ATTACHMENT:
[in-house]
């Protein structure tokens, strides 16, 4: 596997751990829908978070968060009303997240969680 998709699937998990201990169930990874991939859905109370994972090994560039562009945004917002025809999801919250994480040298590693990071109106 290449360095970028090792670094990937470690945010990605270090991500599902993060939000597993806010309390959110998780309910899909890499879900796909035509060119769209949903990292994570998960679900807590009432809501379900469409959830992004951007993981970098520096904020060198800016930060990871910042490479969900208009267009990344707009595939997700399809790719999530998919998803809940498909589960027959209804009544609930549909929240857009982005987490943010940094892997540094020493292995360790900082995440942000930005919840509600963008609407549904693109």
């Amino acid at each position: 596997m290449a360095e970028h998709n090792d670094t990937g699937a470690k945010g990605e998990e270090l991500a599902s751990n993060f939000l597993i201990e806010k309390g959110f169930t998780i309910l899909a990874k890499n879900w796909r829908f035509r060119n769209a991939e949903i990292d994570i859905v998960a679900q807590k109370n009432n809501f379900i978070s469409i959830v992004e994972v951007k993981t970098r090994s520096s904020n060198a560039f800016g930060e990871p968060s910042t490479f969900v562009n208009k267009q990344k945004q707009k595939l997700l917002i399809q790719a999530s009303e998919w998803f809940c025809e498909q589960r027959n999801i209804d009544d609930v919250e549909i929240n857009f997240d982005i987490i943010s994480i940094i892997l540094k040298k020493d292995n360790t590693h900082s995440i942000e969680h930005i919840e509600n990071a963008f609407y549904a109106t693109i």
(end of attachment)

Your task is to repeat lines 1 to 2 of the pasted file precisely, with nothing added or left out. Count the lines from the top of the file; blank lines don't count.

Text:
[in-house]
């Protein structure tokens, strides 16, 4: 596997751990829908978070968060009303997240969680 998709699937998990201990169930990874991939859905109370994972090994560039562009945004917002025809999801919250994480040298590693990071109106 290449360095970028090792670094990937470690945010990605270090991500599902993060939000597993806010309390959110998780309910899909890499879900796909035509060119769209949903990292994570998960679900807590009432809501379900469409959830992004951007993981970098520096904020060198800016930060990871910042490479969900208009267009990344707009595939997700399809790719999530998919998803809940498909589960027959209804009544609930549909929240857009982005987490943010940094892997540094020493292995360790900082995440942000930005919840509600963008609407549904693109």